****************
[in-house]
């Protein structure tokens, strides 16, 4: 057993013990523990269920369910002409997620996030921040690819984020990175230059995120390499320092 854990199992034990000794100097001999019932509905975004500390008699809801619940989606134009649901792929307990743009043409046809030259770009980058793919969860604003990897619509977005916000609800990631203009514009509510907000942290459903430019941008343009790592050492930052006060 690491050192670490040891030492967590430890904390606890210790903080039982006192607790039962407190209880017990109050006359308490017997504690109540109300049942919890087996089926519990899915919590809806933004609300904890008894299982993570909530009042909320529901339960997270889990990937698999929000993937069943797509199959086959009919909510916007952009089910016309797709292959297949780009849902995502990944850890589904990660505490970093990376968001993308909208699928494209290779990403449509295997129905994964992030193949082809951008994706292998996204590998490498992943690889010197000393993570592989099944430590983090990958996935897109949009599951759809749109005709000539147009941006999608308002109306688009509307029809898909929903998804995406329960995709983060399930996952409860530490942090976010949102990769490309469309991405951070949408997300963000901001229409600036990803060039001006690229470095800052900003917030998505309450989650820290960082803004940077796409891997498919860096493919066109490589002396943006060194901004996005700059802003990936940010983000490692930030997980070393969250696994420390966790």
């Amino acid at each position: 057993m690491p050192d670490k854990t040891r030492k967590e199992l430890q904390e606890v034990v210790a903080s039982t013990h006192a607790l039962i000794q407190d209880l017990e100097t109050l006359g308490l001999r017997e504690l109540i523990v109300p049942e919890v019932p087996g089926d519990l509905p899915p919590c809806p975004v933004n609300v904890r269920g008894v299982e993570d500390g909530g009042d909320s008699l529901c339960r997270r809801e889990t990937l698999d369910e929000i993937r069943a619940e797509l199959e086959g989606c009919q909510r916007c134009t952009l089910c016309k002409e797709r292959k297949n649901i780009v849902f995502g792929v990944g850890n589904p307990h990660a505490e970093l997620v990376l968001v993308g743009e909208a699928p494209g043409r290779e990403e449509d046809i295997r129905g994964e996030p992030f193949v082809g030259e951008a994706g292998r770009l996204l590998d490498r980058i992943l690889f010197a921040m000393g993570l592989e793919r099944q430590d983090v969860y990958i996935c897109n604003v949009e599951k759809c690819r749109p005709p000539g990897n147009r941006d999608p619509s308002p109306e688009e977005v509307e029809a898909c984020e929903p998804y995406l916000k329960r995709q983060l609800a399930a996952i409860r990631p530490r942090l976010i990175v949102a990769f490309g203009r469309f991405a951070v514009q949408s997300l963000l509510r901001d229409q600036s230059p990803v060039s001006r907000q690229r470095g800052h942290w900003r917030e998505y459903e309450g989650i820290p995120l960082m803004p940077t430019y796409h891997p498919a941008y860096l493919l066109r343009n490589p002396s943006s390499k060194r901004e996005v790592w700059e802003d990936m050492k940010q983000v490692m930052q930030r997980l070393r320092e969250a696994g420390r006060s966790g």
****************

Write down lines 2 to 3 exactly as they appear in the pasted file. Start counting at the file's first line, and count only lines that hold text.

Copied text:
């Protein structure tokens, strides 16, 4: 057993013990523990269920369910002409997620996030921040690819984020990175230059995120390499320092 854990199992034990000794100097001999019932509905975004500390008699809801619940989606134009649901792929307990743009043409046809030259770009980058793919969860604003990897619509977005916000609800990631203009514009509510907000942290459903430019941008343009790592050492930052006060 690491050192670490040891030492967590430890904390606890210790903080039982006192607790039962407190209880017990109050006359308490017997504690109540109300049942919890087996089926519990899915919590809806933004609300904890008894299982993570909530009042909320529901339960997270889990990937698999929000993937069943797509199959086959009919909510916007952009089910016309797709292959297949780009849902995502990944850890589904990660505490970093990376968001993308909208699928494209290779990403449509295997129905994964992030193949082809951008994706292998996204590998490498992943690889010197000393993570592989099944430590983090990958996935897109949009599951759809749109005709000539147009941006999608308002109306688009509307029809898909929903998804995406329960995709983060399930996952409860530490942090976010949102990769490309469309991405951070949408997300963000901001229409600036990803060039001006690229470095800052900003917030998505309450989650820290960082803004940077796409891997498919860096493919066109490589002396943006060194901004996005700059802003990936940010983000490692930030997980070393969250696994420390966790």
């Amino acid at each position: 057993m690491p050192d670490k854990t040891r030492k967590e199992l430890q904390e606890v034990v210790a903080s039982t013990h006192a607790l039962i000794q407190d209880l017990e100097t109050l006359g308490l001999r017997e504690l109540i523990v109300p049942e919890v019932p087996g089926d519990l509905p899915p919590c809806p975004v933004n609300v904890r269920g008894v299982e993570d500390g909530g009042d909320s008699l529901c339960r997270r809801e889990t990937l698999d369910e929000i993937r069943a619940e797509l199959e086959g989606c009919q909510r916007c134009t952009l089910c016309k002409e797709r292959k297949n649901i780009v849902f995502g792929v990944g850890n589904p307990h990660a505490e970093l997620v990376l968001v993308g743009e909208a699928p494209g043409r290779e990403e449509d046809i295997r129905g994964e996030p992030f193949v082809g030259e951008a994706g292998r770009l996204l590998d490498r980058i992943l690889f010197a921040m000393g993570l592989e793919r099944q430590d983090v969860y990958i996935c897109n604003v949009e599951k759809c690819r749109p005709p000539g990897n147009r941006d999608p619509s308002p109306e688009e977005v509307e029809a898909c984020e929903p998804y995406l916000k329960r995709q983060l609800a399930a996952i409860r990631p530490r942090l976010i990175v949102a990769f490309g203009r469309f991405a951070v514009q949408s997300l963000l509510r901001d229409q600036s230059p990803v060039s001006r907000q690229r470095g800052h942290w900003r917030e998505y459903e309450g989650i820290p995120l960082m803004p940077t430019y796409h891997p498919a941008y860096l493919l066109r343009n490589p002396s943006s390499k060194r901004e996005v790592w700059e802003d990936m050492k940010q983000v490692m930052q930030r997980l070393r320092e969250a696994g420390r006060s966790g």